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The effects of topical Arnica on performance, pain and muscle damage after intense eccentric exercise.
Eur J Sport Sci. 2014; 14(3):294-300.EJ

Abstract

The aim of the study was to determine if topical Arnica is effective in reducing pain, indicators of inflammation and muscle damage, and in turn improve performance in well-trained males experiencing delayed onset muscle soreness (DOMS). Twenty well-trained males matched by maximal oxygen uptake (V̇O2 Max) completed a double-blind, randomised placebo-controlled trial. Topical Arnica was applied to the skin superficial to the quadriceps and gastrocnemius muscles immediately after a downhill running protocol designed to induce DOMS. Topical Arnica was reapplied every 4 waking hours for the duration of the study. Performance measures (peak torque, countermovement and squat jump), pain assessments (visual analogue scale (VAS) and muscle tenderness) and blood analysis (interleukin-1 beta, interleukin-6, tumour necrosis factor-alpha, C-reactive protein, myoglobin and creatine kinase) were assessed at seven time points over five days (pre-, post-, 4, 24, 48, 72 and 96 hours after the downhill run). Participants in the topical Arnica group reported less pain as assessed through muscle tenderness and VAS 72 hours post-exercise. The application of topical Arnica did not affect any performance assessments or markers of muscle damage or inflammation. Topical Arnica used immediately after intense eccentric exercise and for the following 96 hours did not have an effect on performance or blood markers. It did however demonstrate the possibility of providing pain relief three days post-eccentric exercise.

Authors+Show Affiliations

a National Institute of Sport Studies , University of Canberra , Canberra , Australia.No affiliation info availableNo affiliation info availableNo affiliation info available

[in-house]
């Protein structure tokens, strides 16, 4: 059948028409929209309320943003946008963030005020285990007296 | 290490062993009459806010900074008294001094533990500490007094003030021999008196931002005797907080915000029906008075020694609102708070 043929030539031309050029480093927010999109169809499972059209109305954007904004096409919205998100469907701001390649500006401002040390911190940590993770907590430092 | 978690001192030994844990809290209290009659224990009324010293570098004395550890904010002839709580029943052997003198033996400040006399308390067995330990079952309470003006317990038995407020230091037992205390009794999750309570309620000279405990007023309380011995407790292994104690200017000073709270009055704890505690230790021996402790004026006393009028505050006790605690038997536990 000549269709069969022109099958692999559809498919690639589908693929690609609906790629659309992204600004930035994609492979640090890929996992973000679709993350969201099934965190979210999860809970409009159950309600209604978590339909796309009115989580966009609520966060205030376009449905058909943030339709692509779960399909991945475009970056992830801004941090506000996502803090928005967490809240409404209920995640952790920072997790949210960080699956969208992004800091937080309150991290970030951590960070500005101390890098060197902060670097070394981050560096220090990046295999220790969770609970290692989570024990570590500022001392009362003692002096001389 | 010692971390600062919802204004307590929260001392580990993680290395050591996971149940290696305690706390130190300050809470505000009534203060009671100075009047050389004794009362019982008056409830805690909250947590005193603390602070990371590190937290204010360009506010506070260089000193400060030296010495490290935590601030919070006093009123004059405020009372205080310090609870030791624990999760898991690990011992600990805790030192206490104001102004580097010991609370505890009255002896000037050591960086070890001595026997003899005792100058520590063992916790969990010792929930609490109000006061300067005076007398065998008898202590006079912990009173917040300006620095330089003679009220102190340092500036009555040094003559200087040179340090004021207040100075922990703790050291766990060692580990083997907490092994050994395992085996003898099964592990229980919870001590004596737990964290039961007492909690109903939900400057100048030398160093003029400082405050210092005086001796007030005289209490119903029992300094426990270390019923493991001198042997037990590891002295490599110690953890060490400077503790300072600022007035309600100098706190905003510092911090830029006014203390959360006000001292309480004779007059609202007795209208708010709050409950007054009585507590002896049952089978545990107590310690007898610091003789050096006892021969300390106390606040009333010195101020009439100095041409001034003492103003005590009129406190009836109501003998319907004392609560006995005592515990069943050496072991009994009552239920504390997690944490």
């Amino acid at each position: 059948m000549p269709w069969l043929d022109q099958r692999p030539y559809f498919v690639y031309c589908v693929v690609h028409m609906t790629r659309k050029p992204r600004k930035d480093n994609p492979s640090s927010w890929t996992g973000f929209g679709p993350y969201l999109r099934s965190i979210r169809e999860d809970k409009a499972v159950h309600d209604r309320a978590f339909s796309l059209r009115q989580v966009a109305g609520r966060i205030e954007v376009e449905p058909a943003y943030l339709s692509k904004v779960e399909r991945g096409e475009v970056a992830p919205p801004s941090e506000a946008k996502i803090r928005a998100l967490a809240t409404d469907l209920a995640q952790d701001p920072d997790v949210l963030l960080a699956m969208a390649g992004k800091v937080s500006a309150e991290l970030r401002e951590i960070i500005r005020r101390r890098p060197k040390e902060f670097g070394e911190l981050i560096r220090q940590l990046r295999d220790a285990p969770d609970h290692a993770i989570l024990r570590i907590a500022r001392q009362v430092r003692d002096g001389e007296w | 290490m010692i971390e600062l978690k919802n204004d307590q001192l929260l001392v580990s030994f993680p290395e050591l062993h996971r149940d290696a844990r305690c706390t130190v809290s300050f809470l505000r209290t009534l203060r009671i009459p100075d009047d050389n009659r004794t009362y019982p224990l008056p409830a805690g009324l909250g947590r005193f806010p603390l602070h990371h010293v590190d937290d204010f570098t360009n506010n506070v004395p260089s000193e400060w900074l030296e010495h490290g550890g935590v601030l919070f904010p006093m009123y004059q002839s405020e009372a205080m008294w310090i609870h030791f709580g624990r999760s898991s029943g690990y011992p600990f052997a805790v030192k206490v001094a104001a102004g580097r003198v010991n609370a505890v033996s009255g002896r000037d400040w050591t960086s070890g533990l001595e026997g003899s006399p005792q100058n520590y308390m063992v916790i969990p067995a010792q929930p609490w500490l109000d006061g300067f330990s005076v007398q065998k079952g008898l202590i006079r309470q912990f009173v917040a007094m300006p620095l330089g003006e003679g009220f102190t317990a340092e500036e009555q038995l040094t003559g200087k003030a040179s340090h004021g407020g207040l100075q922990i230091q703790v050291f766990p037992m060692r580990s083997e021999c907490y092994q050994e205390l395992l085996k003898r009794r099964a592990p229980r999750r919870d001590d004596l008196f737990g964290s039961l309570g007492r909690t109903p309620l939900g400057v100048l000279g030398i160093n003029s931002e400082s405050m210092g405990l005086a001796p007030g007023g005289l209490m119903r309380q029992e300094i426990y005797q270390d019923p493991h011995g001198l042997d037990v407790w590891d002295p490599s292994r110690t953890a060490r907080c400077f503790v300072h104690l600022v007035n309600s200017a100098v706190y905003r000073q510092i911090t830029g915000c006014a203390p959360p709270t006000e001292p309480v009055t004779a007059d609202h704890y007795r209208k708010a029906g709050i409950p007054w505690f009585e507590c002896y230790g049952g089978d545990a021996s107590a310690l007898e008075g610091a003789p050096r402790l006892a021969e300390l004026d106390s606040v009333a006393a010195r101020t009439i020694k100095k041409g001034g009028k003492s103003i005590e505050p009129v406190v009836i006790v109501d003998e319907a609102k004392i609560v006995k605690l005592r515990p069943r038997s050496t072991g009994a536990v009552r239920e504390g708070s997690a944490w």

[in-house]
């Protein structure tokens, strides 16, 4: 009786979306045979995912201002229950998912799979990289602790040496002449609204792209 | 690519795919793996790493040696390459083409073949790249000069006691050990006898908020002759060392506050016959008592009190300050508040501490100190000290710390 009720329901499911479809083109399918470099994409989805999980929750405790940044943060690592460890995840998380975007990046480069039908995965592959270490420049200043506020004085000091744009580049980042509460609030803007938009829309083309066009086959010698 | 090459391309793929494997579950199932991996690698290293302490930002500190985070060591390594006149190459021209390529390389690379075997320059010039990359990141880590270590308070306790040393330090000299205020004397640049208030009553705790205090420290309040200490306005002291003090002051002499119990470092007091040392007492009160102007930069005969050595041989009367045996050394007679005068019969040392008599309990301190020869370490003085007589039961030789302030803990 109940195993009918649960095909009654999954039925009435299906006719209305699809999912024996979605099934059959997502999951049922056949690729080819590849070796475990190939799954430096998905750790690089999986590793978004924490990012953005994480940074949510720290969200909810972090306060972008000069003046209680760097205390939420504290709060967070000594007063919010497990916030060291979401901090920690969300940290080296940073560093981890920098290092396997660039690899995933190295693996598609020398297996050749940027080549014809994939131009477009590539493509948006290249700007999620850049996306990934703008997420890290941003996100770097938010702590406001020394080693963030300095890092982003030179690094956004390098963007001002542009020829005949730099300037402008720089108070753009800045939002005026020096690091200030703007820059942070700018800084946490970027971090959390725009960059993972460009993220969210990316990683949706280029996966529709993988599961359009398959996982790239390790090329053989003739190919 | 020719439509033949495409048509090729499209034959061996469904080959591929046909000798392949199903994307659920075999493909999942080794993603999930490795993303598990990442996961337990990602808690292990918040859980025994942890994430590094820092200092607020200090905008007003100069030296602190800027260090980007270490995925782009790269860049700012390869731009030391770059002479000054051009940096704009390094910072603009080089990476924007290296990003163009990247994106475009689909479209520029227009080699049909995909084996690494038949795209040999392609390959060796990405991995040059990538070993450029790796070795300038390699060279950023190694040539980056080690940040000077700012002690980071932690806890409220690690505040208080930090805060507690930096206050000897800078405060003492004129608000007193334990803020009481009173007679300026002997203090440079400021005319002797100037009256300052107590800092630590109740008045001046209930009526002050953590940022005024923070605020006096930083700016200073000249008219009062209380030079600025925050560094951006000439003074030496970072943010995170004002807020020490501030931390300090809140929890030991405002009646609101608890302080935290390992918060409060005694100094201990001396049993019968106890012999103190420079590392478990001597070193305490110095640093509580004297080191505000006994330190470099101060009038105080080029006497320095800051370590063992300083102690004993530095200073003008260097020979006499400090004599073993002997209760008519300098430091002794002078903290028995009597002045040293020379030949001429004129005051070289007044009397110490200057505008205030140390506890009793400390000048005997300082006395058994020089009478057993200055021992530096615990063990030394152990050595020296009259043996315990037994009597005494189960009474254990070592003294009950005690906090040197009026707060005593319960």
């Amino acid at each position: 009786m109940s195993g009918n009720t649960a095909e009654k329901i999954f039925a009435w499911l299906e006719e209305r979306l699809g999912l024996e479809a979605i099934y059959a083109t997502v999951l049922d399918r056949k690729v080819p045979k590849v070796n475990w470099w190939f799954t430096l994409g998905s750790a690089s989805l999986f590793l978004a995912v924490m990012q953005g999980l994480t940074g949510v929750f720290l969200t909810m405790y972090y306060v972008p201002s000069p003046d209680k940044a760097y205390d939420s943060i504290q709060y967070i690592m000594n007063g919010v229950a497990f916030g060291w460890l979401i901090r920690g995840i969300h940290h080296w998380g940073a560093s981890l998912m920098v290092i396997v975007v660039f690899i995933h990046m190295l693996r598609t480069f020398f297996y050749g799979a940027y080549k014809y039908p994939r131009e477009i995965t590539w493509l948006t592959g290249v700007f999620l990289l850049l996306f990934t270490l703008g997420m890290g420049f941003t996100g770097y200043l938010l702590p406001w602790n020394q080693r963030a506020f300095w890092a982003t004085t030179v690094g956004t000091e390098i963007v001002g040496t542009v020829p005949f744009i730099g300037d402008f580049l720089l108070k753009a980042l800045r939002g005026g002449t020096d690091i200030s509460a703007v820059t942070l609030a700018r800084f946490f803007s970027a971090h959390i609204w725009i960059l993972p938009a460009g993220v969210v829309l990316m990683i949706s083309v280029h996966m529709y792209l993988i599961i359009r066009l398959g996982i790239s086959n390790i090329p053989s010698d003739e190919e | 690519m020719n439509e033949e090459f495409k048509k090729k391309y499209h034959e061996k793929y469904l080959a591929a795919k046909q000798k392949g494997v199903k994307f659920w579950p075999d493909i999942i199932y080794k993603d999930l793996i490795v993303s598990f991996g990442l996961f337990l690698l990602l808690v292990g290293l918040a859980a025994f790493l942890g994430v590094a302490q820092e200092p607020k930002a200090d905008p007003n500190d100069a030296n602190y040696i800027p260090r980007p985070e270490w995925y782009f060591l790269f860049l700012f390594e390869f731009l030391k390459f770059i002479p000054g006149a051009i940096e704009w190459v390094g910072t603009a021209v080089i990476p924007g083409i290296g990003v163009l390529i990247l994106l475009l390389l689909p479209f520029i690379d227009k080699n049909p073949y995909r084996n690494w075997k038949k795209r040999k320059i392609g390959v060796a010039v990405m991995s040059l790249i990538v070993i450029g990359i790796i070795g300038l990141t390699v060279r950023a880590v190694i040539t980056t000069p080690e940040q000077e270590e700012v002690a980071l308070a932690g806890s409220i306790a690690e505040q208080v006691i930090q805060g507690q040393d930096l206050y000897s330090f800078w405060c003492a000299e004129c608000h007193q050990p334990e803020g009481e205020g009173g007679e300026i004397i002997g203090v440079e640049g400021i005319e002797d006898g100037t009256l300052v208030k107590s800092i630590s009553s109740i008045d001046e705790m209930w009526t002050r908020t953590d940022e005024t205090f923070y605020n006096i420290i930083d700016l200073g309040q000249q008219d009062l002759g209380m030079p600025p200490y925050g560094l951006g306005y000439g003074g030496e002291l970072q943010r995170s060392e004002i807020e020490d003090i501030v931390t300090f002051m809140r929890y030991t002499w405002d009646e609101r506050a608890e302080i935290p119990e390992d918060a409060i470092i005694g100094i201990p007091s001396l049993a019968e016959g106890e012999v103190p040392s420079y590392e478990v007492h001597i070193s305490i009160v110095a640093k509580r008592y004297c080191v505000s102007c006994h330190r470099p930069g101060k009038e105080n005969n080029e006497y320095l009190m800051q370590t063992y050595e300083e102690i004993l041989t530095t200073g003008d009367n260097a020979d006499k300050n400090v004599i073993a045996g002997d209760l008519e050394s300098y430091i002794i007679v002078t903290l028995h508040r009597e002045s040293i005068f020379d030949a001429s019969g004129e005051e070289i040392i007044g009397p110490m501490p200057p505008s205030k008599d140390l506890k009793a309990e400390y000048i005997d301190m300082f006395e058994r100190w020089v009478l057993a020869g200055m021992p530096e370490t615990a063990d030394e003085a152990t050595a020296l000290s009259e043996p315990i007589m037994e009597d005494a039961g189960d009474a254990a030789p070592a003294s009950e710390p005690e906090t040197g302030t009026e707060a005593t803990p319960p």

Pub Type(s)

Journal Article
Randomized Controlled Trial

Language

eng

PubMed ID

23947690

Citation

Pumpa, Kate L., et al. "The Effects of Topical Arnica On Performance, Pain and Muscle Damage After Intense Eccentric Exercise." European Journal of Sport Science, vol. 14, no. 3, 2014, pp. 294-300.
Pumpa KL, Fallon KE, Bensoussan A, et al. The effects of topical Arnica on performance, pain and muscle damage after intense eccentric exercise. Eur J Sport Sci. 2014;14(3):294-300.
Pumpa, K. L., Fallon, K. E., Bensoussan, A., & Papalia, S. (2014). The effects of topical Arnica on performance, pain and muscle damage after intense eccentric exercise. European Journal of Sport Science, 14(3), 294-300. https://doi.org/10.1080/17461391.2013.829126
Pumpa KL, et al. The Effects of Topical Arnica On Performance, Pain and Muscle Damage After Intense Eccentric Exercise. Eur J Sport Sci. 2014;14(3):294-300. PubMed PMID: 23947690.
* Article titles in AMA citation format should be in sentence-case
TY - JOUR T1 - The effects of topical Arnica on performance, pain and muscle damage after intense eccentric exercise. AU - Pumpa,Kate L, AU - Fallon,Kieran E, AU - Bensoussan,Alan, AU - Papalia,Shona, Y1 - 2013/08/16/ PY - 2013/8/17/entrez PY - 2013/8/21/pubmed PY - 2014/12/18/medline SP - 294 EP - 300 JF - European journal of sport science JO - Eur J Sport Sci VL - 14 IS - 3 N2 - The aim of the study was to determine if topical Arnica is effective in reducing pain, indicators of inflammation and muscle damage, and in turn improve performance in well-trained males experiencing delayed onset muscle soreness (DOMS). Twenty well-trained males matched by maximal oxygen uptake (V̇O2 Max) completed a double-blind, randomised placebo-controlled trial. Topical Arnica was applied to the skin superficial to the quadriceps and gastrocnemius muscles immediately after a downhill running protocol designed to induce DOMS. Topical Arnica was reapplied every 4 waking hours for the duration of the study. Performance measures (peak torque, countermovement and squat jump), pain assessments (visual analogue scale (VAS) and muscle tenderness) and blood analysis (interleukin-1 beta, interleukin-6, tumour necrosis factor-alpha, C-reactive protein, myoglobin and creatine kinase) were assessed at seven time points over five days (pre-, post-, 4, 24, 48, 72 and 96 hours after the downhill run). Participants in the topical Arnica group reported less pain as assessed through muscle tenderness and VAS 72 hours post-exercise. The application of topical Arnica did not affect any performance assessments or markers of muscle damage or inflammation. Topical Arnica used immediately after intense eccentric exercise and for the following 96 hours did not have an effect on performance or blood markers. It did however demonstrate the possibility of providing pain relief three days post-eccentric exercise. SN - 1536-7290 UR - https://wwww.unboundmedicine.com/medline/citation/23947690/The_effects_of_topical_Arnica_on_performance_pain_and_muscle_damage_after_intense_eccentric_exercise_ L2 - https://www.tandfonline.com/doi/full/10.1080/17461391.2013.829126 DB - PRIME DP - Unbound Medicine ER -